The Altoona tribune. (Altoona, Pa.) 1856-19??, April 14, 1863, Image 1

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&BOOKJIAK Wa 6^ I ’ n ,
WSSSIfcS jSgS'^.^Cs;
i#Wß««t »i«w. Harper's Weeklr ij, ‘ Ne *t
pW*. 'Scientific Ani.riceii,
to tod In any style r^ui™a.,p >n J'^' lu *c»s
lti«Aw^’riSo‘ r^ J l t l'-
l»W|*ay'. Book, Ud^™S^^«w.
Mnflc. ic* buaort In «tra-^lf ettr '
S)U»d«ob»t»oti«l Imlf binding. Ri.S u 01
teWkimw, fsmalilet law*. twain! *!“•"-
price..’ iKrZ '•■•
tea** to bind, will receive «Jibuti df “ R “
BBWc: ifwwW' ,
#**• a<w»« .
• • / p 0
|t* DBBN..t tht Tribmt Olfa ’ ; ’
jSMksßd vicinity. They «IU gituiu^l.'“■'
Vtobindlt*. .pd ««hre
'«*«»«», for nil Who onLutt tieir »„* **
• 'I
= -■>- ..
-V Si t s
I .«•;£. £5 ?
N ■< 'jJ i
£ <fa
m ® .*3_ .5 e
•'* r -8,
C 5 «: as s
1 °
■-■. .JSfiiai'Sj
' -■■. f OO r -i-s.
1 ll_
rinUxiA St*i*T. Altoona, p*.,
AAD. CAKES, candies
of .hi- own nnujufsctorr, which b<-
*««. w*i'.(«nlr or retail, nt tits' most reus in
M«, fOREI iN KIUJITS, such «s '
in tiwtr respective n-ssmis. ,
■occasions. on short notice and in the n«t
rylc of the art,.
as and pried my stock and yon will Sue)
damp as can he parclraaed elsewhere.
hc citizens of Altoona and riciuitr that hi,
(EKT. XtT arid KitCIT, STORK. J, ai»„u
li»« wry Kent articles to be had, and in great
hits also an
i»ftU*re. in which he wRJ terve op OYSTERS
sdimug the casern.
<£\Pl£S alnwyx on huwl.
tßnea prepared to iupply Cftketi. candle. Ac.,
rto;f»,*?r partita/ lie in,rite* a Bhuwof public
that he can render fuiraatUfictiou to
.tutor* and saloon is onViritiniastteel.twi
ittou’. Kail. ■ i OTTO KOSSt.
,10. ISOMf ’
ml Agency,
«#*»#»'■■ Ojr 'has©.
YD & CO.,
bollidatsbvrg. pa-.
“■Belt, Jofmtton, Jack # Co ”)
loa snw sad 0«M tor mß*. CoHectloni
( received ondepoeJte, P*J*Weon [demand,
ft, ot upon lime, with Ililere*tr«t flUr rates.
-OGJBT, r«prctfnlly uowana*
cf Aitoimt ud
«iB eontinoerthe tbra*: !«»»«•, Ttow-W :
whert he
:hjmicaia oitB,rAiuaBH
rvrrs. , ; ~ rr 7^.,
tolnulncca, and » da»bre tor““ er **'■
u* regard* price and qnaßty, heliopt-Ji'
tve ashare of public patronage-
J*d merchant, supplied on j-eaeouohlc ten;i,
from a diataooe promptly altwnW to,
frawription. carrfidly compounded. I 1 1 '
*.k, to opoo the choke gad
erDKErS 0001)8 oo« dteiUyed "P°“ « ir
ytoof M*!MPHT ‘T'eHIKB.
Cor.afTtrgtateeßdCarobnt »u
-38,1892. ■ ■
9 11 *
Nit)} AT M cOORW XOK'S re
odWi amortmeJit
:—a LA3OIT ANl'
kT, 100TH, BHAVDN^
md Tarutob Bnudiw *t rgagl KE s
IM)S OF VJUN®#....
.«wA.ty.a« iACtttUWs
*i, tfue. , i ■ !'*■■■ ' ...
i. An b« found -: JUCgg MA II-
gjs* “*
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Cnwm. twiai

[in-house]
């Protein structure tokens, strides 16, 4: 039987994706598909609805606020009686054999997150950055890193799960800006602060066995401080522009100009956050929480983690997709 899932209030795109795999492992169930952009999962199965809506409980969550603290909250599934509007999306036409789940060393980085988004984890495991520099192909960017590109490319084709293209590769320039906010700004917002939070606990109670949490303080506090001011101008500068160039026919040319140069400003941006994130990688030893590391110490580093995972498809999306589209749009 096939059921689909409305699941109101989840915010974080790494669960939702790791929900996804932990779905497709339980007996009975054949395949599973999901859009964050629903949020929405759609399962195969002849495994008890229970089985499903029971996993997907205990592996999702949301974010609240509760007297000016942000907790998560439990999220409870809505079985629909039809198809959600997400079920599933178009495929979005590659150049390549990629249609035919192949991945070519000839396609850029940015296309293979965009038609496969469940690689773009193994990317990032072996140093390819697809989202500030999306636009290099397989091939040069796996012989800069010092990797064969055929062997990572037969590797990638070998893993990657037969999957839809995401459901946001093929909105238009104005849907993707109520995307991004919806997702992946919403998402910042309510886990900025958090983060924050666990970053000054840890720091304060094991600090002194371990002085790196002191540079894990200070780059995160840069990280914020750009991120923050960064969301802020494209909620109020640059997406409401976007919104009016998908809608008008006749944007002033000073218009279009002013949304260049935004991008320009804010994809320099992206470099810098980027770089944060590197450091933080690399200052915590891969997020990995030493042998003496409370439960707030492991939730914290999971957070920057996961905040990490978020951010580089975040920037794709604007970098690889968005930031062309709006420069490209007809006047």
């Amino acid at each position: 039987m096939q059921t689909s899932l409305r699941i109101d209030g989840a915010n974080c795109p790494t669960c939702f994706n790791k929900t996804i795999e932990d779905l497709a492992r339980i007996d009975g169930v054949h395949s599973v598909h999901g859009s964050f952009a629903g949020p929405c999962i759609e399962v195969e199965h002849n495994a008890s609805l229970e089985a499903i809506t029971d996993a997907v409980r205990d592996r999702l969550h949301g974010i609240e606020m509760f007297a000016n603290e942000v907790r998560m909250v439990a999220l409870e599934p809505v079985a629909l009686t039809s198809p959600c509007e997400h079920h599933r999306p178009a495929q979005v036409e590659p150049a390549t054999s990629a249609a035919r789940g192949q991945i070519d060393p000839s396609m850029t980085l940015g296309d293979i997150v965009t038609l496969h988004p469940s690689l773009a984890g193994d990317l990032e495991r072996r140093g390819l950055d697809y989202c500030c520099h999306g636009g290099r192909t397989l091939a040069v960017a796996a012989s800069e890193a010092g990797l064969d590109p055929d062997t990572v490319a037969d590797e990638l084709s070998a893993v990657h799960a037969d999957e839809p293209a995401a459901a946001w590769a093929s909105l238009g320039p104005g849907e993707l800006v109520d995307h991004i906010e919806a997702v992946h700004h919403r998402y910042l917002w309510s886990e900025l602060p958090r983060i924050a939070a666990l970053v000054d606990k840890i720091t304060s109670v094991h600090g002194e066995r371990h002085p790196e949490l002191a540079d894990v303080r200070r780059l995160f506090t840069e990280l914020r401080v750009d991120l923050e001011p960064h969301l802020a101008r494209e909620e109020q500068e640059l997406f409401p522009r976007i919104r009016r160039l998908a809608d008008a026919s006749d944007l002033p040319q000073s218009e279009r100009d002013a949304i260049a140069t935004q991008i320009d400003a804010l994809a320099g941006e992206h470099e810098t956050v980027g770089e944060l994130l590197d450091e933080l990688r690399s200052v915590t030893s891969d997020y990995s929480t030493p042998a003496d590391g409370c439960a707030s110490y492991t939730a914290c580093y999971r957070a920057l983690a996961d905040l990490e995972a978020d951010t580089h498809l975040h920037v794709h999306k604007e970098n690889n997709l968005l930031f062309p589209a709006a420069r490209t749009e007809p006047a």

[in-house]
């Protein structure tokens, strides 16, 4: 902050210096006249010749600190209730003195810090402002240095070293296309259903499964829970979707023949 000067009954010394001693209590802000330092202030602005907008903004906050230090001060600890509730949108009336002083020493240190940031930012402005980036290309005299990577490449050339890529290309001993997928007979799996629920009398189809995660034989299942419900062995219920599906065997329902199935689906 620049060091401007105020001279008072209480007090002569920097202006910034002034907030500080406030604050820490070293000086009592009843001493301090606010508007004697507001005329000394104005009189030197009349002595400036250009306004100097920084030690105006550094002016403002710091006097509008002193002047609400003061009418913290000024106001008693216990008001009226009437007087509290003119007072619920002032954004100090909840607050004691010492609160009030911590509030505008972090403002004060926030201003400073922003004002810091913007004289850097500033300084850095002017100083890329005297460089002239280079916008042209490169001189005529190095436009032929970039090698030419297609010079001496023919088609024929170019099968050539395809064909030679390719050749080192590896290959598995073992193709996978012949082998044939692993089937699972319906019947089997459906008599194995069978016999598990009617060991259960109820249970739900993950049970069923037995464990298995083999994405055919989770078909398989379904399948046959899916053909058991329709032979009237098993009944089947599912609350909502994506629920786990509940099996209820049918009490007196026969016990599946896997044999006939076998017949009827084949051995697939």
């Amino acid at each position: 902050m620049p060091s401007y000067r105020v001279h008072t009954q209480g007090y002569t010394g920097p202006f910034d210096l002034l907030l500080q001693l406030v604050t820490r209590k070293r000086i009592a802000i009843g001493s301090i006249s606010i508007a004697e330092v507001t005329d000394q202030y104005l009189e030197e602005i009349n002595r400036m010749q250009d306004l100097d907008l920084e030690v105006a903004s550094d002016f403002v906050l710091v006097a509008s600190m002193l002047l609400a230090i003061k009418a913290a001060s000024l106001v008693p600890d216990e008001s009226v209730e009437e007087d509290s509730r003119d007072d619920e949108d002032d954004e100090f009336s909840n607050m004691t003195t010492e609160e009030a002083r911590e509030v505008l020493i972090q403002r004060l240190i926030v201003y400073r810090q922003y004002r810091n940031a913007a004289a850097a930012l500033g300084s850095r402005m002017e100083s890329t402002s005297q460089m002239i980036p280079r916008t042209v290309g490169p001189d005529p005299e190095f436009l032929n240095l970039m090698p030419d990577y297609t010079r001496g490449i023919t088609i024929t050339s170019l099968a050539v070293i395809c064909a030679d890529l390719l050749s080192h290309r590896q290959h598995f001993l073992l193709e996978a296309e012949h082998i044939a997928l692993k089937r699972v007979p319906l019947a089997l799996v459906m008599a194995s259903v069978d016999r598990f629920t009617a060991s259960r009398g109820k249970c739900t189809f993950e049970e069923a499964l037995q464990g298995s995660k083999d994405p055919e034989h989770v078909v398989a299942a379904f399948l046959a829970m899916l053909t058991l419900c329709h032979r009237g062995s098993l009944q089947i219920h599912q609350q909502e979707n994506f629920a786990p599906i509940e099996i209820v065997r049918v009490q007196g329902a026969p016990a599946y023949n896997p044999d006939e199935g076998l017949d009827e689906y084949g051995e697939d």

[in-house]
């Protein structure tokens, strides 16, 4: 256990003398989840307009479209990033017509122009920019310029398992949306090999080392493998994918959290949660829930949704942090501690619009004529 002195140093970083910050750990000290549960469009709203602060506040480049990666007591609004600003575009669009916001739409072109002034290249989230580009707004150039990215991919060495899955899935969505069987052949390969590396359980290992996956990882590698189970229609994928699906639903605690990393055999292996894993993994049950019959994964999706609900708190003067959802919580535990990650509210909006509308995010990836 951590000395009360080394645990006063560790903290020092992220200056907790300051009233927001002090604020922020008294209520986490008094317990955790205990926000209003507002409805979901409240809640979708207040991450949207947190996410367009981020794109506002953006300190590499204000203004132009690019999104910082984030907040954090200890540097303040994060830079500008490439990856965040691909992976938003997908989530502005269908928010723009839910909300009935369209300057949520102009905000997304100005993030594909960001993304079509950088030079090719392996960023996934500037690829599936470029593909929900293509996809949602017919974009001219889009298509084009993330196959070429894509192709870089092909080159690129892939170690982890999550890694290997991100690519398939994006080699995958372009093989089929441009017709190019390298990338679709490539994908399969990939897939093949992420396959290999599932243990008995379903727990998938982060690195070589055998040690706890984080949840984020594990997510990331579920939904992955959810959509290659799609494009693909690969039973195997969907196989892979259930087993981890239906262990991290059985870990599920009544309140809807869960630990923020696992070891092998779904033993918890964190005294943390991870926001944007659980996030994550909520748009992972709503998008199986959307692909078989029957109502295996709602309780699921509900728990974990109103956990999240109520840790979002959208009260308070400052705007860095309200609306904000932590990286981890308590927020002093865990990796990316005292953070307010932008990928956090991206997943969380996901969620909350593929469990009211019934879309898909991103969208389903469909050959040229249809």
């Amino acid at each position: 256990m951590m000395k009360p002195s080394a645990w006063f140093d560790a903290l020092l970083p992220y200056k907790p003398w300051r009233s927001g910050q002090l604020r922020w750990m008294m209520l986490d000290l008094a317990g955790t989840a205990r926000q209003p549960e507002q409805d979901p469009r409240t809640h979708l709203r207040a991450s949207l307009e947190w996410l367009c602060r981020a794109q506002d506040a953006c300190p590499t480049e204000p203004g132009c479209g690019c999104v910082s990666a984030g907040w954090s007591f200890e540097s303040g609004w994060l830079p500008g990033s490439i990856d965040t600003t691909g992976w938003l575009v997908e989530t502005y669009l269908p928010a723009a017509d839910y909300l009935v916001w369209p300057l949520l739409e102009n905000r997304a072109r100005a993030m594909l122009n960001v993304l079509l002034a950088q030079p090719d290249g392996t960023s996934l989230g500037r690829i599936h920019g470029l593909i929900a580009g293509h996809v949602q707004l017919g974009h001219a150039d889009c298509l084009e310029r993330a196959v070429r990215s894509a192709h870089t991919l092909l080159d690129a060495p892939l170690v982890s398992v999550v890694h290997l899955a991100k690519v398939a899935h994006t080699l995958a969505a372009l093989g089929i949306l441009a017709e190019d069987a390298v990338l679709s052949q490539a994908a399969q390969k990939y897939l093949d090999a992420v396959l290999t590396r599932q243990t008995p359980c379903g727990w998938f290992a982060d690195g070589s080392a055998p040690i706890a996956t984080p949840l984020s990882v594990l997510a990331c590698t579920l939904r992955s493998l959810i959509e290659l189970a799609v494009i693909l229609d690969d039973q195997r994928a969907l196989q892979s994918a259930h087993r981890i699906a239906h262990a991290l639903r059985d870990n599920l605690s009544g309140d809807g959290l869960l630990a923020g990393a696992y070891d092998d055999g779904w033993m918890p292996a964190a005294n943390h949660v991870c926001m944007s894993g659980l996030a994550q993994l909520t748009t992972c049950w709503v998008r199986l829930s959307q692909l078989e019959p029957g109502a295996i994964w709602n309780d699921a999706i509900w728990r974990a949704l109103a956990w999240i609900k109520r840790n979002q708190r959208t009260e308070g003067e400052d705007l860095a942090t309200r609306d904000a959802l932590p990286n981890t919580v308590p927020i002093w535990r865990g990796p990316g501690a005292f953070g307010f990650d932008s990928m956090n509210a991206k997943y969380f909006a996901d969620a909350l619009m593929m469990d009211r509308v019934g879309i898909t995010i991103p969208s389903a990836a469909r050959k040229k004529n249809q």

*OB «r*
\ r OL. 8
£ h McC/i VM,
t ,.,• ftimum. (payable iiivamhly in .$1 00
>ll )Mi''T« (lMcouriiui'‘ii at the expimlmii of the tiuic
~,Ki m-. | =
) insertion £ do. 3 do.
... $ ‘25 $. $ 50
5u •- 75 I *Ki
... 100 1 60 200
... X 5o *2 (*0 2 50
, tin»m week;* nml/h*.s.H tlmu three'uKikjlhs. 25 cents
..juaio lor jwuh iueertiou.
3 months. 0 month*. 1 year.
$ X 50 v $ 3 00 $ 6 00
2 50 4 00 7 Oo
i oo o oo jo oo
5 00 8 ;00 12 00
/6 00 l4 CO
5 ;- * column 10 00 . 14 -00 2^m
V.-,lumn 14 00 25 (K) 40 IK)
, , Jli!l i“trutMr!Crtml Kxecututi! Notices V. 1 75
-i...rii.iitf* advWli-Jiig by the yenr, tin ee eg» tuck
•vjrii I'lieriy fu change
j. or kja.......
-.jUrfr**. (8 .liur-.,j.
, :-i A.t1.1ei1..1» As A IIKKOJIS KUUM^U'ACKKRT
i’iia Only Place Where a Cure Can
be Obtained- • ♦
? \ll. JOHNSON lia.a discovered the
/ mu*! iVitaiii, and only UftiiCinal Remedy in
r»v.»t Li !'*r till Ihivai* 1 Di-t-ases. \Veakues* ql the Ruck
~, Lj;noc sirls tiin *. Alf.-i-thui* of tin* Kidneys am! Hhtd
,,.iS :ji ..mat.try Diwcn 1151:1*'. impoteney, tie tiers* I Debility,
>, Dyspppay. Languor.’ l.o*v Spirit**, Cunfuidoo
,tf (i -a-. t’,tiidO!ini of ilit* Heart. Timidity, ’tfreinblings.
p. n) .,. of or (fuldineSM, Diaeaae of The He id.
, i-,. -. W.sf or Sic in. Atfectioua of th- Liver. Lung-. Moin
, 1 B •\reis—tuox>* Terrible disorder* uriHing from the
, ll(t H min of Youtii —elm** skc itKT and ht>Htary*jjr«c
--t mir- I'VE at u rheii victim)' than the Mongol Syrenato
~ I.uin-i' yf uiy-i'"-. blighting their m*.s*t brilliant
1 •- .if antioijiMti ms. rendering inunLige'.&c . impossi-
, ... 1; - idful and destnetive habit which annual.y sweep**
vi u'ltimelvgtavi* ih.iuv.inds of Young Men of the moat
talorit*. itn-l brilliant intellect. who-might other
■v ... :-j.iv •.* entranced iNiening Seimt'* With t' e thunder**
- 1 pj/tKv*. ui* wikt»*J to wtasy the living lyre, may call
a ;• t . nl! .•■mthlenc-o.
•; u , ;-.i or Voiing Alyn eotemplatina marriage,
nv,i"- -f physical weakness, t-ripml'' debility. defor
>. x- . -jK'i-Uil? emvd.
l l \vu>*.pl:u:i'H him —ll undyr th' care of Dr. J. ifmy re
5-iv iMufi I- in hhorn" a« a gmitl'Mitan, and r.mfl
. r< I v npm iil> skill a- a nli'Vfdciaii.
. .- li >:,dy Om L fail Vj K
■ Ui-ti-Wiiur AM'-.*-.--rn.ii —which n nd*-i « miserabi**
i, u i up.c-i.dt?— i- th-*' penalty paid by the
'ij. .f i u >r>>p t i■; : (11 vT 1 ■ ’»'• i'*>. Vuiioj’ pi r-a n.- art* t.*
•.• .ai ail •• v-*s - :V-.*ru ri. i iu'iiii; awat o•■f th • dr«*a«b
,i, r’; t ai vy “’I'Ui 1 . ' Ni.w. " in- »i
, ni • mpij.tcr u; ; pit-ten! fo d*-ny that tin- j>..\ y i r ol
,ri .a i-lost s . by i:i.*-c falling improper
- l >v t!i •| 1 ;'«t l -nl ; ib-side* filing depriv.-dhtlu*
~n ~.r health / •:?-I.ri u. th-’ mr'-t , .’.r:-! d*--
i- ns* svinptimi' rn '•■•th b-*dv and i;< l ♦i. 1 T!i<*
II Deraiigai. th- PlivSH'ai a.nd M.nt-.i 1 UHC
.i, WVAhhm.J. !,>••. •{' L*r ■■>?!'tiv<* I'hh-t. N'-rv-ms liri
t\. p_\ np p-d i. p,.!piuti<m ..f the Heart, indigestion •
-ritutinnAl Mehihty. a Wa-ting **f ttir* Frame. Cough,
it-nati-in. Uerav und Death.
!*• vji'inic I'r*mu llaltimore stre- f. a few doors
>r i jr. Kail iM t-* nil* tv* name itgiil number
- !'•* i'li'i aiJ-1 '.aujt.iin a > , aU}p. The Dl>C*